Buying or selling a house with dry rot

Dry rot is a serious problem that can affect properties across the UK. If you are looking to either buy or sell a property that has dry rot then it should be treated as soon as possible to minimise structural damage to the property.

To help guide you through how to handle a dry rot problem this helpful guide explains the seriousness of dry rot along with some tips on treating a dry rot problem. It also explains:

– What is dry rot and how is it caused?
– Identifying the signs that you may have dry rot
– How can dry rot affect the buying and selling process?
– Steps to take to treat and prevent dry rot

What is dry rot and how is it caused?

Dry rot, otherwise known as ‘Serpula Lacrymans’, is a destructive wood-rotting fungus that despite its name, attacks damp timber. The optimum temperature for dry rot to grow is at 22ºC with the maximum temperature been 26 ºC.

Dry rot is very destructive because of its ability to spread on to all sorts of materials ranging from carpets to living room furniture. One of the root causes of dry rot is dampness. There are several types of dampness that can cause dry rot but one of the main causes is penetrating damp. This can be as a result of heavy rainfall penetrating the property or because of damaged rainwater goods.

The signs that you may have dry rot in your property

Dry rot is quite distinctive compared to other rots and has several key characteristics.

– Mycelium growth. This type of growth is a white/grey cotton wool like substance and is normally present on the timber.
– The smell is also a key indicator that you have dry rot appearing in your property. This wood rotting fungus has a distinctive damp, musty odour which gets stronger as the dry rot spreads.
– The damaged timber will appear to be dried out and the wood will be broken up through cuboidal cracking. The wood also tends to darken as the dry rot attack worsens.

There is often confusion surrounding the differences between wet rot and dry rot as there are similarities between them both. This can often leave property owners feeling confused as to the nature of their problem. It is important that an inspection from a dry rot specialist is made as soon as possible to correctly identify the outbreak as well as put together an action plan to treat the affected area.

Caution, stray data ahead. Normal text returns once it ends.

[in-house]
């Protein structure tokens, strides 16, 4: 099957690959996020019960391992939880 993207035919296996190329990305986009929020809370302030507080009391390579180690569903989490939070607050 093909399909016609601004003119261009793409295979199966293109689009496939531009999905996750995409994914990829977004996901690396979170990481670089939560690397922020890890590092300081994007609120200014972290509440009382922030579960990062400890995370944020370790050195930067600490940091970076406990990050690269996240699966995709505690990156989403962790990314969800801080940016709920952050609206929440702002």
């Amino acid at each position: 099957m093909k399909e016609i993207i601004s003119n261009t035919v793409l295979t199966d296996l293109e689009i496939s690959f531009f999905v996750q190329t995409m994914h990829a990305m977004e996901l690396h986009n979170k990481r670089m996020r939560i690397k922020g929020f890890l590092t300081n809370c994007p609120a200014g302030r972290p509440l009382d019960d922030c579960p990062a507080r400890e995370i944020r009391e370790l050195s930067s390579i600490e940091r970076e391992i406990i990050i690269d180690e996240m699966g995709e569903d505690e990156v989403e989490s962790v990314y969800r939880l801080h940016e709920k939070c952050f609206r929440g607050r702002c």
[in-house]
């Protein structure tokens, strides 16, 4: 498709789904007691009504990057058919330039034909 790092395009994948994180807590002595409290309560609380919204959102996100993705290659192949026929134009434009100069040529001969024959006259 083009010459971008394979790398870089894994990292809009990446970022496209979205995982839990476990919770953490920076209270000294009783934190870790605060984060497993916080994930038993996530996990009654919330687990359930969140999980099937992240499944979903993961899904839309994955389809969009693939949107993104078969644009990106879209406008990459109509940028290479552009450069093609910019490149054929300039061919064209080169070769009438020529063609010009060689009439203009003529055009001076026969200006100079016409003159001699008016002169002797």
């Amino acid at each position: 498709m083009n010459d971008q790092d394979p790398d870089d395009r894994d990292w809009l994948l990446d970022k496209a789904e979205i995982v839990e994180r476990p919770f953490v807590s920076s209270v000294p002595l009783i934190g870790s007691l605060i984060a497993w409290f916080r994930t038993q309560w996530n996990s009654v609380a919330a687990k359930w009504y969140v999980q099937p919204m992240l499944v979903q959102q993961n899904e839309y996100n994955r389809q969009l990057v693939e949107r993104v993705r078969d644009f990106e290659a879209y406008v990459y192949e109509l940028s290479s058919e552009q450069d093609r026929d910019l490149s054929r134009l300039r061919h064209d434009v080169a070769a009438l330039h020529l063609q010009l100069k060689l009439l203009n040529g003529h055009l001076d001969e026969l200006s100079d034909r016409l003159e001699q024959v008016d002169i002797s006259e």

The main difference between wet and dry rot is that wet rot occurs more on a regular basis than dry rot and is less serious as it doesn’t spread and usually only attacks one timber. Wet rot needs a high moisture content of around 50 per cent for the rot fungus to be present while dry rot only requires moisture of 20 per cent. If wet rot is left untreated then it can cause structural problems to your property due to the timbers weakening from sustained dampness.

How does dry rot affect the buying and selling process?

Having a dry rot problem with a house you are selling, or buying, could prove to be a big headache. Dry rot can cause serious damage to the structural integrity of your building by feeding on the timbers. The property could therefore be made structurally unstable if the timber is infected with dry rot, resulting in giving any potential buyer a reason to pull out of the house sale.

Steps to take to treat and prevent dry rot from taking over your home

If you are looking to sell your property, and you suspect you may have a dry rot problem then treating dry rot in your property should be carried out by a dry rot specialist to prevent further damage occurring, as well as ensuring that the correct type of rectification takes place.

The most important part of treating dry rot is to identify the source of damp issue as this is the main source of food for the dry rot to grow. There can be steps that can be undertaken by the property owner to reduce the risk of dry rot, such as installing underfloor ventilation. This will remove the stale, moist air from the property and as a result reduce the risk of a dry rot outbreak.

Fixing any external defects your property may have will also help keep the risk of dry rot at bay. In a majority of cases this can be carried out by the homeowner. Things such as removing blockages from drainage pipes can help reduce the risk of penetrating dampness affecting your home. To prevent a dry rot outbreak from occurring again you will need a specialist dry rot contractor to correctly specify and apply treatments to your property.

If you are unsure of how to deal with a dry rot outbreak and you need the dry rot problem treated effectively, then it is always best to contact a qualified dry rot surveyor. Having a thorough survey carried out can ensure that you will receive expert advice on the best way to deal with your dry rot problem and ensure that the issue will not occur again.

This post was provided by Timberwise

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